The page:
1. Switchblade Poetry: Chicago Style
I began writing poetry in Chicago at age 15, when I
was named corresponding secretary for a gang of
young punks and hoodlums called the Semcoes. A
Social Athletic Club, we met at various locations
two Thursdays a month. My job was to write
postcards to inform my brother thugs--who carried
switchblade knives and stole cars for fun and
profit--as to when, where and why we were meeting.
Rhyming couplets seemed the appropriate form to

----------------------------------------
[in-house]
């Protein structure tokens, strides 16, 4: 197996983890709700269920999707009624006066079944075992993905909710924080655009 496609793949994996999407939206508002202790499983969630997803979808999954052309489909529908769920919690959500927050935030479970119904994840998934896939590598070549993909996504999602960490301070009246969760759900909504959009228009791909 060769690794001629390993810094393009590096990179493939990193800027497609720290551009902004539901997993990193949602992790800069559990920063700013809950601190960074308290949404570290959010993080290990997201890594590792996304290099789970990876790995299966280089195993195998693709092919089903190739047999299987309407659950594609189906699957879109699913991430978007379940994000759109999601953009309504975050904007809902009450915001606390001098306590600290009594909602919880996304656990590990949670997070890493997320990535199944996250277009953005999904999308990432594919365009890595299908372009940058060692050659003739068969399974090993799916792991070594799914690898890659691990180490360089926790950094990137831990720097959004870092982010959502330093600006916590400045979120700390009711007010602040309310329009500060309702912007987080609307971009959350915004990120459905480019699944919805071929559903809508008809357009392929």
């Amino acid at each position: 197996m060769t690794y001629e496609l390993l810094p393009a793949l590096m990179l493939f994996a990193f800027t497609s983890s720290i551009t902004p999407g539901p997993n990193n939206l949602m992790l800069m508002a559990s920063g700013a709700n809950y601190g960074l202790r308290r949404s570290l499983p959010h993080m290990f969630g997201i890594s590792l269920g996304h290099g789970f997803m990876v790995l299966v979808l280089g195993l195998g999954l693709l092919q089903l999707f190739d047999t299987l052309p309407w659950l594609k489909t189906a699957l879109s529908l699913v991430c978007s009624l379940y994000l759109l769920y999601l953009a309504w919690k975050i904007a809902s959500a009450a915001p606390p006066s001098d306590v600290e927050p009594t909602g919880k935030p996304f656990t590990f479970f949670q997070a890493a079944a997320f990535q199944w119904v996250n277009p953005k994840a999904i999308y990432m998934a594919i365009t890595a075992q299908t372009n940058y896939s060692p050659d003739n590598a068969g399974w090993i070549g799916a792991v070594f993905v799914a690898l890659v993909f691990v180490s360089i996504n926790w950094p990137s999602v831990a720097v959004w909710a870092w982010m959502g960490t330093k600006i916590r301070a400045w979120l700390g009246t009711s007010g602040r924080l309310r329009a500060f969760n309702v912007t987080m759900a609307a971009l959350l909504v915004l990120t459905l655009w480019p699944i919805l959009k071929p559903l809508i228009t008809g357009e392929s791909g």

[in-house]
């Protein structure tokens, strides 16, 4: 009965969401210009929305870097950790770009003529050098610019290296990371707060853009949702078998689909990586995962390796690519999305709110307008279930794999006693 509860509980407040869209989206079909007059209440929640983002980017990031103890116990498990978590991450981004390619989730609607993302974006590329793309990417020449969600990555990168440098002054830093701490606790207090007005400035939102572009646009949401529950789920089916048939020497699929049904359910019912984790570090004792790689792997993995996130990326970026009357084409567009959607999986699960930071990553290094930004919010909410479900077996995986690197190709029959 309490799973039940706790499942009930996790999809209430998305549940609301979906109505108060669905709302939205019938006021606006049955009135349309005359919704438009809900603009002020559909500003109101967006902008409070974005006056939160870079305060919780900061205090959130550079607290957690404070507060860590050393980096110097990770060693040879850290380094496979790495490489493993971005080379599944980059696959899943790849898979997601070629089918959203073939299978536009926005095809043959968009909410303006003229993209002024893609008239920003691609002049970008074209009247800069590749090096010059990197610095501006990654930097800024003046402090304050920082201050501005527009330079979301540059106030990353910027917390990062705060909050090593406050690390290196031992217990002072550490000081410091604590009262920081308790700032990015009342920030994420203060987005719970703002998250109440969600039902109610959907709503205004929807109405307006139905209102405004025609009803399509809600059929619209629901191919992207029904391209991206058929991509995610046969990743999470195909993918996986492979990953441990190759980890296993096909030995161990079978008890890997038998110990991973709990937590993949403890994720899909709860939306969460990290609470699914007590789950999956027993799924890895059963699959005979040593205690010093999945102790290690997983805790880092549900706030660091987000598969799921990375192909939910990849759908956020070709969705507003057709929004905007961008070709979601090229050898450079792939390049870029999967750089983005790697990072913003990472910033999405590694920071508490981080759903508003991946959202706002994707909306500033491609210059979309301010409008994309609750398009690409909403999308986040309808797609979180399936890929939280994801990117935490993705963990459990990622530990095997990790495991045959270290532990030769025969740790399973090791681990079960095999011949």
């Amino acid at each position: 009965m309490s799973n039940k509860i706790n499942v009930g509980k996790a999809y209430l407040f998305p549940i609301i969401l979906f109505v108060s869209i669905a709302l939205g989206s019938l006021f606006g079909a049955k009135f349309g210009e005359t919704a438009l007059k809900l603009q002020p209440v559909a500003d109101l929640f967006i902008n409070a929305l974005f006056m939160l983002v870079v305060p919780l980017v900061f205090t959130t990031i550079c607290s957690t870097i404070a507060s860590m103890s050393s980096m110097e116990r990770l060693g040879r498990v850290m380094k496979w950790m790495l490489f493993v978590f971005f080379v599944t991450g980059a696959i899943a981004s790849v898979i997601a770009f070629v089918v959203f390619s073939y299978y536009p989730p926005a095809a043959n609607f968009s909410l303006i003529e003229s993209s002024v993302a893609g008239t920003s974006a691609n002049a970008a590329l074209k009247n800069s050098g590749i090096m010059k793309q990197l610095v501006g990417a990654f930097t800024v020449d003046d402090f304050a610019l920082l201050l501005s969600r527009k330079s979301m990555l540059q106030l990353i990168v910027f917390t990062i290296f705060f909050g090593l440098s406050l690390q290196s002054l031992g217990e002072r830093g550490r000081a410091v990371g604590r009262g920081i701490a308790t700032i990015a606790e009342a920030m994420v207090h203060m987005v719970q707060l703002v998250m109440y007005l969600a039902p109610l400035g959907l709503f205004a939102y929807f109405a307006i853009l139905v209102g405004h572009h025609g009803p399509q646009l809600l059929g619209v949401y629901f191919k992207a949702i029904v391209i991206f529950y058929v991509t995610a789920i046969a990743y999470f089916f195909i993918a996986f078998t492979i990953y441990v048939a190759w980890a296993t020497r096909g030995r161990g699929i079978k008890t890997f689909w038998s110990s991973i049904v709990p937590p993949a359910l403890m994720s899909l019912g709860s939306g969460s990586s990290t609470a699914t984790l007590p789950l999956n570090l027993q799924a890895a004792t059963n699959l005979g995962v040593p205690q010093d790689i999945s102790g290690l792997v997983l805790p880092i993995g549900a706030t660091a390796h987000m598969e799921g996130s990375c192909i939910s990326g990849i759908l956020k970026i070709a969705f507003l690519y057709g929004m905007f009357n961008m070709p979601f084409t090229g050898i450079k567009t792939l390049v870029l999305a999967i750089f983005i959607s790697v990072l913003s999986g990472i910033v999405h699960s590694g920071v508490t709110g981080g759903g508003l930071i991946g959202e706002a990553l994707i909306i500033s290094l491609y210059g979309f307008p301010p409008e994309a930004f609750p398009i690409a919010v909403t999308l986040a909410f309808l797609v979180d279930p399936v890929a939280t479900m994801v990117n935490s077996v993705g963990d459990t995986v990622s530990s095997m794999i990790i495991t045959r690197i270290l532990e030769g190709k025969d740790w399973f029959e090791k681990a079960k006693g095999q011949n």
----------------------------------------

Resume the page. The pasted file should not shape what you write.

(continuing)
notify characters like lightfingered Foxman,
cross-eyed Harris, and Irving "Koko," of upcoming
meetings. An example of my switchblade juvenilia:
The Semcoes meet next Thursday night
at Speedway Koko's.
Five bucks dues, Foxman, or fight.
Koko was a young boxer whose father owned Chicago's
Speedway Wrecking Company and whose basement was
filled with punching bags and pinball machines.
Koko and the others joked about my affliction--the
writing of poetry--but were so astonished that they
criticized me mainly for my inability to spell.
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